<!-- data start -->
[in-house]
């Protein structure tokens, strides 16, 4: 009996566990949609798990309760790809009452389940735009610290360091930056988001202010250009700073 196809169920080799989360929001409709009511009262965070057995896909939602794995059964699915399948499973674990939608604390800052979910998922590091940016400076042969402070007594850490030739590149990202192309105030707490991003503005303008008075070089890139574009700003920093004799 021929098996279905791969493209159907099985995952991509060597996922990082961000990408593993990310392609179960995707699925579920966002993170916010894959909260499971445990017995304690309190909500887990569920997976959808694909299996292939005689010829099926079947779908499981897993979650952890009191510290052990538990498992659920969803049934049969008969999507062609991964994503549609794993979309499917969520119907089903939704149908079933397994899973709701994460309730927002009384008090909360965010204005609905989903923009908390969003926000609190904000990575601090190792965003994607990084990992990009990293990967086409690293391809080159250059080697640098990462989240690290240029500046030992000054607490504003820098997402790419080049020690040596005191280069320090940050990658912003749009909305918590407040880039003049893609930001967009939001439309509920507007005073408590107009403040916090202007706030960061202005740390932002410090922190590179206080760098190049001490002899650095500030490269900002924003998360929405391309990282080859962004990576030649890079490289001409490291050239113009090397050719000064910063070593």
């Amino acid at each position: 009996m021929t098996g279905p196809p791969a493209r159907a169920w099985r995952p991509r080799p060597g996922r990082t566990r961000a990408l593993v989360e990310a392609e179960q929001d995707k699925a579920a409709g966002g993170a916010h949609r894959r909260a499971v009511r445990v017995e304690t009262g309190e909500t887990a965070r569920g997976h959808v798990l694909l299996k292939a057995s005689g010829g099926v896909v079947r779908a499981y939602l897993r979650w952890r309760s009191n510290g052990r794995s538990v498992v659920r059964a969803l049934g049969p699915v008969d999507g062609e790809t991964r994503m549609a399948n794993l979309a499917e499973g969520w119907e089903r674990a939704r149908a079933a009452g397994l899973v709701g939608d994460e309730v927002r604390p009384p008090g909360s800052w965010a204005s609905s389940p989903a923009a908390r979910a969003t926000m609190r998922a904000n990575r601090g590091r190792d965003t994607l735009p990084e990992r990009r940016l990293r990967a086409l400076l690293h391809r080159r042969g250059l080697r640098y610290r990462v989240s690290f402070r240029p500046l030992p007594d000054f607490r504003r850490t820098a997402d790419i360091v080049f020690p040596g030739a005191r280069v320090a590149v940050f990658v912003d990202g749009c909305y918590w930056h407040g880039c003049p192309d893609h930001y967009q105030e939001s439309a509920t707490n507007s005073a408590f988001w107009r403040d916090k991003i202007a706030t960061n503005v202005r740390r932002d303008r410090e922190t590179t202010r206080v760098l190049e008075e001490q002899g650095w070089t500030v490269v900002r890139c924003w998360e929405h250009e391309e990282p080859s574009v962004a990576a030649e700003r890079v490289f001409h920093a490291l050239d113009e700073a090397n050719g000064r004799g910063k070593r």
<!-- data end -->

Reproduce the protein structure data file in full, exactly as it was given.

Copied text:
[in-house]
């Protein structure tokens, strides 16, 4: 009996566990949609798990309760790809009452389940735009610290360091930056988001202010250009700073 196809169920080799989360929001409709009511009262965070057995896909939602794995059964699915399948499973674990939608604390800052979910998922590091940016400076042969402070007594850490030739590149990202192309105030707490991003503005303008008075070089890139574009700003920093004799 021929098996279905791969493209159907099985995952991509060597996922990082961000990408593993990310392609179960995707699925579920966002993170916010894959909260499971445990017995304690309190909500887990569920997976959808694909299996292939005689010829099926079947779908499981897993979650952890009191510290052990538990498992659920969803049934049969008969999507062609991964994503549609794993979309499917969520119907089903939704149908079933397994899973709701994460309730927002009384008090909360965010204005609905989903923009908390969003926000609190904000990575601090190792965003994607990084990992990009990293990967086409690293391809080159250059080697640098990462989240690290240029500046030992000054607490504003820098997402790419080049020690040596005191280069320090940050990658912003749009909305918590407040880039003049893609930001967009939001439309509920507007005073408590107009403040916090202007706030960061202005740390932002410090922190590179206080760098190049001490002899650095500030490269900002924003998360929405391309990282080859962004990576030649890079490289001409490291050239113009090397050719000064910063070593």
């Amino acid at each position: 009996m021929t098996g279905p196809p791969a493209r159907a169920w099985r995952p991509r080799p060597g996922r990082t566990r961000a990408l593993v989360e990310a392609e179960q929001d995707k699925a579920a409709g966002g993170a916010h949609r894959r909260a499971v009511r445990v017995e304690t009262g309190e909500t887990a965070r569920g997976h959808v798990l694909l299996k292939a057995s005689g010829g099926v896909v079947r779908a499981y939602l897993r979650w952890r309760s009191n510290g052990r794995s538990v498992v659920r059964a969803l049934g049969p699915v008969d999507g062609e790809t991964r994503m549609a399948n794993l979309a499917e499973g969520w119907e089903r674990a939704r149908a079933a009452g397994l899973v709701g939608d994460e309730v927002r604390p009384p008090g909360s800052w965010a204005s609905s389940p989903a923009a908390r979910a969003t926000m609190r998922a904000n990575r601090g590091r190792d965003t994607l735009p990084e990992r990009r940016l990293r990967a086409l400076l690293h391809r080159r042969g250059l080697r640098y610290r990462v989240s690290f402070r240029p500046l030992p007594d000054f607490r504003r850490t820098a997402d790419i360091v080049f020690p040596g030739a005191r280069v320090a590149v940050f990658v912003d990202g749009c909305y918590w930056h407040g880039c003049p192309d893609h930001y967009q105030e939001s439309a509920t707490n507007s005073a408590f988001w107009r403040d916090k991003i202007a706030t960061n503005v202005r740390r932002d303008r410090e922190t590179t202010r206080v760098l190049e008075e001490q002899g650095w070089t500030v490269v900002r890139c924003w998360e929405h250009e391309e990282p080859s574009v962004a990576a030649e700003r890079v490289f001409h920093a490291l050239d113009e700073a090397n050719g000064r004799g910063k070593r």